Old is the new green
Home remodeling is taking a front seat in the new economy. When new home building slid to a virtual halt these past couple of years, the renovation of existing housing stock gained considerable ground. There are still millions of homes in foreclosure, and homeowners are realizing that staying put isn’t such a bad idea. Furthermore, the “green” renovation of homes gives the added benefit of saving money on energy costs and getting tax rebates and sales incentives.
My latest project, which I mentioned in my last blog post, was the green remodel of a circa 1964 “Palm Springs Modern” home in Las Vegas. The challenge with this arguably cool yet funky house was to try to retain some of its original charm and improve the energy output to below net zero. The house was insulated from the outside in with foam technology, much like a thermos bottle. Triple-glazed windows, a high-efficiency HVAC system and solar panels were just some of the technologies used. My job as interior designer on the project was to balance the ’60s vibe of the house with finishes and furniture that are more in tune with the way we live today. Now, I’m not saying that 50 years ago, people lived a radically different lifestyle. I believe they wanted the same things we do now. What has changed is that we live in a different world today with more single-parent homes, homes with both parents working, latchkey kids, accelerated lifestyles and much more stuff.
The kitchen is still the heart of the home—the central gathering area where food is shared, conversations are carried out—and probably one of the only rooms in the home that hasn’t changed in literally hundreds of years. Food is still stored and prepared there just as it always has, but our accelerated lifestyles today demand that our appliances cook quickly, and clean up should be just as fast. Refrigerators must store fresh food longer, and all of them must look attractive and streamlined as well.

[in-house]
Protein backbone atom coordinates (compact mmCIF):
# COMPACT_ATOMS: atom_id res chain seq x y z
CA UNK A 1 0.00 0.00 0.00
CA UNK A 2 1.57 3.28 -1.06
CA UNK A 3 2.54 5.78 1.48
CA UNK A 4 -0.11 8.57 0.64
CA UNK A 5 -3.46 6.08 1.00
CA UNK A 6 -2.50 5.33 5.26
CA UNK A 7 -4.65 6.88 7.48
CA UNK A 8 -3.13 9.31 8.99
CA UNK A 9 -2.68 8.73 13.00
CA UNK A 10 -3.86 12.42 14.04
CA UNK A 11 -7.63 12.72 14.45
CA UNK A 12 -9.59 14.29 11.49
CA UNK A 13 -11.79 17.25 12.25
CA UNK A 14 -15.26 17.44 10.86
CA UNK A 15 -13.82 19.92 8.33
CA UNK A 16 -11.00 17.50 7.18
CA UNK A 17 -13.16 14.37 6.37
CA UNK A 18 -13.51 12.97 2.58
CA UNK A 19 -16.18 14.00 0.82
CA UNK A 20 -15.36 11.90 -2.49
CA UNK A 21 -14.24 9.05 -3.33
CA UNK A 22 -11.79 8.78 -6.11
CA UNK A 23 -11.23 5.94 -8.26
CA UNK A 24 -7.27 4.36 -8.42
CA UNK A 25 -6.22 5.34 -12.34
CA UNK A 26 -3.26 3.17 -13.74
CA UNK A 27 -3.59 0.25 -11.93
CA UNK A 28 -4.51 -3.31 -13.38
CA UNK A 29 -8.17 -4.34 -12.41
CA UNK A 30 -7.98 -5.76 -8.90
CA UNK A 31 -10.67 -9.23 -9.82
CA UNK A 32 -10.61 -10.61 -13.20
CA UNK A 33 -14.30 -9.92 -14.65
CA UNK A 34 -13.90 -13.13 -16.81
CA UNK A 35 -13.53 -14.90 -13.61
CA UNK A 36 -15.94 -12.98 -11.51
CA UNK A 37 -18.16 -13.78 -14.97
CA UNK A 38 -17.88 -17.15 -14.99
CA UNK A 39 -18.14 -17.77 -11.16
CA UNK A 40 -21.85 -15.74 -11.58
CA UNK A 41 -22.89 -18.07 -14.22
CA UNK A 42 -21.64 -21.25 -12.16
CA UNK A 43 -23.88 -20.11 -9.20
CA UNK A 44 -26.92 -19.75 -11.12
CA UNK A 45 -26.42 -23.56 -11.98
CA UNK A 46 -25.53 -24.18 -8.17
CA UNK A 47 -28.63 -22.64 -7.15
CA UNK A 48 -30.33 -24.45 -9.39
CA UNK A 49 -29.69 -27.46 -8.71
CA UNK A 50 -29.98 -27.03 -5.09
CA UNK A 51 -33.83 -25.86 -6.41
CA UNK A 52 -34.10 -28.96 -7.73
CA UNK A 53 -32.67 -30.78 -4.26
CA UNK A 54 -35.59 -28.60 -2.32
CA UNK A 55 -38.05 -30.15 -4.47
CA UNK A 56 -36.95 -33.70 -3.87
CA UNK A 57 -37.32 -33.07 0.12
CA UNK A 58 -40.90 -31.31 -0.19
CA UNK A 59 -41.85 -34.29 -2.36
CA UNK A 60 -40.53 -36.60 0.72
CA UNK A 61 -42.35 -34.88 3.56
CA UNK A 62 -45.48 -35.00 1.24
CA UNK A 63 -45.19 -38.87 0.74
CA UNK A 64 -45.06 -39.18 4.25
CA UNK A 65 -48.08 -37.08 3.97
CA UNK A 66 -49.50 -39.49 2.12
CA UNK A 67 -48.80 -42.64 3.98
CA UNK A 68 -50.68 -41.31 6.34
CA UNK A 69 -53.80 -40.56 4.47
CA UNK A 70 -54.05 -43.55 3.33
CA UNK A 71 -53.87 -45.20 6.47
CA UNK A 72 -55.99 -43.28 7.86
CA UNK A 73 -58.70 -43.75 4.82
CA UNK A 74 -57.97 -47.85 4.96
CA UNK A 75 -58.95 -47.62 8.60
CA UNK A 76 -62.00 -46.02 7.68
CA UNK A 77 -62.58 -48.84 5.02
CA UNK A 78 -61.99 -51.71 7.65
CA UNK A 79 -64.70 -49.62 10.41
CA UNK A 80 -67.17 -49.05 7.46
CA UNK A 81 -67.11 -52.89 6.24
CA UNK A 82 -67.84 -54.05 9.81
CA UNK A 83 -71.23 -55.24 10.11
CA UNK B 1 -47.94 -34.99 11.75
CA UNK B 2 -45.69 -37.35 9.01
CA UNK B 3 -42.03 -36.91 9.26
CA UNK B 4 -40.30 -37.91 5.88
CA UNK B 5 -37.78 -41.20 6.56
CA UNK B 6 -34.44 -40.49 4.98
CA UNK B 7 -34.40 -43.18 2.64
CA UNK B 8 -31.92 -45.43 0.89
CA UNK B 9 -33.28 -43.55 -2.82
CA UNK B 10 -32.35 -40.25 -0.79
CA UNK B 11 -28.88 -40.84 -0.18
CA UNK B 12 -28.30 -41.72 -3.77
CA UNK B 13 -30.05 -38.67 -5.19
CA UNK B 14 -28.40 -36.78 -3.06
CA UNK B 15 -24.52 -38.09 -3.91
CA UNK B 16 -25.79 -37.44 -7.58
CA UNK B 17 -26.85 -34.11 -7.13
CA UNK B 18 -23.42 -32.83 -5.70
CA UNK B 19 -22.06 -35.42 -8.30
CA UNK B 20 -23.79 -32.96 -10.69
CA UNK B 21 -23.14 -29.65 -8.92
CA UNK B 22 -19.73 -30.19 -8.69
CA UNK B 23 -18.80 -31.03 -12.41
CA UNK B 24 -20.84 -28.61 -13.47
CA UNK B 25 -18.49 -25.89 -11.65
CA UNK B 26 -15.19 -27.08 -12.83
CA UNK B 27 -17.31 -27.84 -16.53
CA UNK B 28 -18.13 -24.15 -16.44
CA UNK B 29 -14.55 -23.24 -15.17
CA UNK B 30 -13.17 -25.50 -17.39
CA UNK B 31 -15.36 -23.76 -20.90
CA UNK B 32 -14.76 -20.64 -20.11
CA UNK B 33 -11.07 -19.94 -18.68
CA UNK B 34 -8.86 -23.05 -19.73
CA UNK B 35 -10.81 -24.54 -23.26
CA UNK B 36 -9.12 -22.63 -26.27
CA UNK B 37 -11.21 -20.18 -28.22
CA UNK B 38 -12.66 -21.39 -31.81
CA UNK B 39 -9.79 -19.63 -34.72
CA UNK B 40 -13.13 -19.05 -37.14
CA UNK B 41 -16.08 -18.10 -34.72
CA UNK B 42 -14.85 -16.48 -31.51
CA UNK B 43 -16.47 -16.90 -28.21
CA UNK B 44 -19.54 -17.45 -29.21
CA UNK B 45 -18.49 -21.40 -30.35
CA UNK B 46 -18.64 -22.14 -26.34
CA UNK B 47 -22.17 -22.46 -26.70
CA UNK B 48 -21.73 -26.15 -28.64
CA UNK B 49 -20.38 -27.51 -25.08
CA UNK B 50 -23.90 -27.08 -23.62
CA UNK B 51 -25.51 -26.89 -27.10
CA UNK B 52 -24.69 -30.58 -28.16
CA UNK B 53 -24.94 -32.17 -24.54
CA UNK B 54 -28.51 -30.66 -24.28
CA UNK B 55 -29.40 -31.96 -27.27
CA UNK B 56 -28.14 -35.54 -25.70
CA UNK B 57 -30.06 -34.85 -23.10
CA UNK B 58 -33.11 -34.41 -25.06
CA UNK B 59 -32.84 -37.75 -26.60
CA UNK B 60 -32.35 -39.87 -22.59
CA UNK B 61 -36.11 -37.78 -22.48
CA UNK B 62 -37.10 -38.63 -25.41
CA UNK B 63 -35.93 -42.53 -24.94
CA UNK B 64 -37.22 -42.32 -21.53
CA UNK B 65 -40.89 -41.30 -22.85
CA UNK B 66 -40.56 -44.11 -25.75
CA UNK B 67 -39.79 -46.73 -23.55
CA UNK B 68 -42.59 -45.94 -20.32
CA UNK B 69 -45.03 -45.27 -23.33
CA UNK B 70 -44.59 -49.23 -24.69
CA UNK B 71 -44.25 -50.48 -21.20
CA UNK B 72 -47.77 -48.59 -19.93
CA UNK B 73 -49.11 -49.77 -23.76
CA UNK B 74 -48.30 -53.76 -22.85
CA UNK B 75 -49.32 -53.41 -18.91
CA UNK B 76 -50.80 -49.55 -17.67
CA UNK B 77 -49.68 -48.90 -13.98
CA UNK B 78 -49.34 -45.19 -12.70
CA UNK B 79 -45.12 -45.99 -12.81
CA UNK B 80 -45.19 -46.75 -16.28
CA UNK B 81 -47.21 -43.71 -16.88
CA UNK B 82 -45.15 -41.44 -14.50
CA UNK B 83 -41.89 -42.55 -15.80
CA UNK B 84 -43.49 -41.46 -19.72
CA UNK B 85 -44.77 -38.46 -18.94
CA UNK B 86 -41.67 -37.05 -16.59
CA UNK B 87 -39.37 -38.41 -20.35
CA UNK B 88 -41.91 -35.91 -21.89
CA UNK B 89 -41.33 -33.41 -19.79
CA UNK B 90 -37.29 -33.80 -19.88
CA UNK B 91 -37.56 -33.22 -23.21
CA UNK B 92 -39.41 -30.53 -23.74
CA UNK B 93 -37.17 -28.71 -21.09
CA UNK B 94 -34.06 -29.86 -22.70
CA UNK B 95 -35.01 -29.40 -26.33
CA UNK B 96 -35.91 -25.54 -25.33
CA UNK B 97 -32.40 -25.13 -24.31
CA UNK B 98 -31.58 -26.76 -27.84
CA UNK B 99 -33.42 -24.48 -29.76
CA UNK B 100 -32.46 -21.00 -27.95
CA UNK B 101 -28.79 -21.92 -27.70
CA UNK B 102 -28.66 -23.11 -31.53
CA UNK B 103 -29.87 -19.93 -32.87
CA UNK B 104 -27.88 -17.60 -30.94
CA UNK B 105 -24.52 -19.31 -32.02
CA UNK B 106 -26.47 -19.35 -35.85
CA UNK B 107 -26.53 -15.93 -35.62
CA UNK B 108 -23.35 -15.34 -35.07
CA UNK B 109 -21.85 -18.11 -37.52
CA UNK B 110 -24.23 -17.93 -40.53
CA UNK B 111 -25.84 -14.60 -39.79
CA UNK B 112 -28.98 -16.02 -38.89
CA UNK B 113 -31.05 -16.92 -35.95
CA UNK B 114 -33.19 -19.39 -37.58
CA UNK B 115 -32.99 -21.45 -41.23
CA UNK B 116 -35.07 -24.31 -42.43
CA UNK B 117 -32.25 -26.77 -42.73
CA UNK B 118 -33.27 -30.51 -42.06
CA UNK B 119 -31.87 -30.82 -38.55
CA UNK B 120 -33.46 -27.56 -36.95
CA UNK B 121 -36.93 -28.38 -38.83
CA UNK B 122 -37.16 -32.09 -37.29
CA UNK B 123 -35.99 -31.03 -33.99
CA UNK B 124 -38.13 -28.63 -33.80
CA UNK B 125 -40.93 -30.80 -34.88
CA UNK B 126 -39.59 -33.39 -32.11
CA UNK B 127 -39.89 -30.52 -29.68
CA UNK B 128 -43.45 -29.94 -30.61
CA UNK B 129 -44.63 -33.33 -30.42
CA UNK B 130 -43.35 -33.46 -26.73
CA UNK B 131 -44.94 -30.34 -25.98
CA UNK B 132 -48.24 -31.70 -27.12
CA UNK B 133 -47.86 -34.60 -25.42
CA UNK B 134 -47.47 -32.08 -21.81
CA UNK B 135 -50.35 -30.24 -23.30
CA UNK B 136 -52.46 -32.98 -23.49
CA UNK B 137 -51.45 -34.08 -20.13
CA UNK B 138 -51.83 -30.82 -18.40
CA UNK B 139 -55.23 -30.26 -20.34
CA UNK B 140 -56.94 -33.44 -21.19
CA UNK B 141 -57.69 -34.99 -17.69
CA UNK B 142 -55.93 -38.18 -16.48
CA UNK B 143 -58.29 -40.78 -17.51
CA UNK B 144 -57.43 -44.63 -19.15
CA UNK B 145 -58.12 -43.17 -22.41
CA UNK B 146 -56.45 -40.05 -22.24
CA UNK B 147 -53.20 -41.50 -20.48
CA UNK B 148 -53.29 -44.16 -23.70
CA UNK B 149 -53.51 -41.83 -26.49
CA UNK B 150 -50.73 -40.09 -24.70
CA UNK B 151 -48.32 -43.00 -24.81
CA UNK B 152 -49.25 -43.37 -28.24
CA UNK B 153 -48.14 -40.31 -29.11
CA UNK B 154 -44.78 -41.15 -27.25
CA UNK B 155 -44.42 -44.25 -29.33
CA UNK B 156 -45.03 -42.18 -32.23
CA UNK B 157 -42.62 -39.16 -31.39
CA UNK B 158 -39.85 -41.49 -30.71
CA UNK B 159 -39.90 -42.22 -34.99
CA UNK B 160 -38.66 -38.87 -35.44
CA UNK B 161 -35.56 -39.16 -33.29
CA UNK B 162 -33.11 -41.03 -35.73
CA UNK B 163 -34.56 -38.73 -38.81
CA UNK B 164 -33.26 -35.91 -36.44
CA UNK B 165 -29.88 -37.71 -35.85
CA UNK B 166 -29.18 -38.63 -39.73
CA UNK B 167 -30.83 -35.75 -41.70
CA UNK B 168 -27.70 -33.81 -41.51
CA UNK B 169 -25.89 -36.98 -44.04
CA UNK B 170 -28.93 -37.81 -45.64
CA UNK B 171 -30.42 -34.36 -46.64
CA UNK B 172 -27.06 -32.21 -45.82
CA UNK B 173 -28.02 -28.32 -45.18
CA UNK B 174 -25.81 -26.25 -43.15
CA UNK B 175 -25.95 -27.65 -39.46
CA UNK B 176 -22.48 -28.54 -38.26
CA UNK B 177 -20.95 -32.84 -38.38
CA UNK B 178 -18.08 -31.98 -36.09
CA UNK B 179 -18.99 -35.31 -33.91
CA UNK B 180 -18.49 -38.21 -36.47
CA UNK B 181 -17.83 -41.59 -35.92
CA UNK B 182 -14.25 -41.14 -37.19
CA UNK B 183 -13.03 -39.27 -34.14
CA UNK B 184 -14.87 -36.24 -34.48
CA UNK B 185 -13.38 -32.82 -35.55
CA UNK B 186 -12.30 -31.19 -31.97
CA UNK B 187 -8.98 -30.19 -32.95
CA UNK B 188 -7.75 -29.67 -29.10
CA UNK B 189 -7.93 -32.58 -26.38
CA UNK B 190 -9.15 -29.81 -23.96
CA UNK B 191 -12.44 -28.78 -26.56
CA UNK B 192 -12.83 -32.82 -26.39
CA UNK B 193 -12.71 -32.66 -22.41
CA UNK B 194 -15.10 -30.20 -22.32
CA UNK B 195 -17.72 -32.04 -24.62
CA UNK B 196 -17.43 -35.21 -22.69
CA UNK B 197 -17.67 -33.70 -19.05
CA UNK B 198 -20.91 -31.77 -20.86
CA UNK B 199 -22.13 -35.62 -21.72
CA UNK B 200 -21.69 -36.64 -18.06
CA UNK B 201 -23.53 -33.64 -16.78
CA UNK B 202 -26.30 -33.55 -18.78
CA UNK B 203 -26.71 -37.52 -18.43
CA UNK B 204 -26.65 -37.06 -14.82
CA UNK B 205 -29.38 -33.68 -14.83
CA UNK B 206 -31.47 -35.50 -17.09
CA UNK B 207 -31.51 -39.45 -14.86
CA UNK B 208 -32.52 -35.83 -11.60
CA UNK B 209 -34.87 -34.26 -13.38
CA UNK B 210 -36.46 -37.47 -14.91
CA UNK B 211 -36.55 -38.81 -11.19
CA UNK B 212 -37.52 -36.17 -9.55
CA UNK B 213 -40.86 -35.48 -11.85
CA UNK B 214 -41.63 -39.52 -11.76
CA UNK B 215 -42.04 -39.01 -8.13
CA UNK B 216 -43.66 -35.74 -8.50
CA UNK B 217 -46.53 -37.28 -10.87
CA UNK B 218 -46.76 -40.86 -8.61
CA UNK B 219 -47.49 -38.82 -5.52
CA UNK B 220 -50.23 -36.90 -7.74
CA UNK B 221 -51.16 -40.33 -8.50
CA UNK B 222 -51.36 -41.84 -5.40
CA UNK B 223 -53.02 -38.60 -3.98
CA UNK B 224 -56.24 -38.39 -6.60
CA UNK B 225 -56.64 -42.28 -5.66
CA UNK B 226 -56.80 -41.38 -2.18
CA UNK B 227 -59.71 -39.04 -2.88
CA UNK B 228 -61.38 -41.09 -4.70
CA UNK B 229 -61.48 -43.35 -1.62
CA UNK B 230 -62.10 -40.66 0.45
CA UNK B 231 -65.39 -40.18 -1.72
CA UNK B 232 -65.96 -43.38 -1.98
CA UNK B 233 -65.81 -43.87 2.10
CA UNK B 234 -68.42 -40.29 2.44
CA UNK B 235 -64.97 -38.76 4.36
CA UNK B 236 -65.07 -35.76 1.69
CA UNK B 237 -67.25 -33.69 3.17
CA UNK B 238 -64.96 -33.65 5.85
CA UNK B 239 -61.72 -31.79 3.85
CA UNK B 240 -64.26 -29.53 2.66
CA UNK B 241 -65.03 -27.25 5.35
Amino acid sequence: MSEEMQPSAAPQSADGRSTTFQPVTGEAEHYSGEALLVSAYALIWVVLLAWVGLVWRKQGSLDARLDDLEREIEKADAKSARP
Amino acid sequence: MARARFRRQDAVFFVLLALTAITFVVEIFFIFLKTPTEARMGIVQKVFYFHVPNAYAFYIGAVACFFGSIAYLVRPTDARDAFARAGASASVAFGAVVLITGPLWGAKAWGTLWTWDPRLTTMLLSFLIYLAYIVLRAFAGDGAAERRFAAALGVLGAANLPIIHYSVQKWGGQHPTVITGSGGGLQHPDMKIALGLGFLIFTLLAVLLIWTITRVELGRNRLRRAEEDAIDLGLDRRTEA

KraftMaid cabinetry and KitchenAid appliances were key players in the kitchen remodel of this 1964 built home and gave the home a fresh, new appearance while still maintaining a vintage modern look. With the added benefit of the appliances having a very high Energy Star rating, the cabinets having no added urea-formaldehyde, and a Zodiaq quartz countertop made with 25% recycled materials, the old house got a healthy, sustainable makeover that will take it well into the next 50 years.—Patricia Gaylor
This entry was posted on Tuesday, March 16th, 2010 at 7:00 AM and is filed under Green, Kitchen Design, Products. You can follow any responses to this entry through the RSS 2.0 feed. You can leave a response, or trackback from your own site.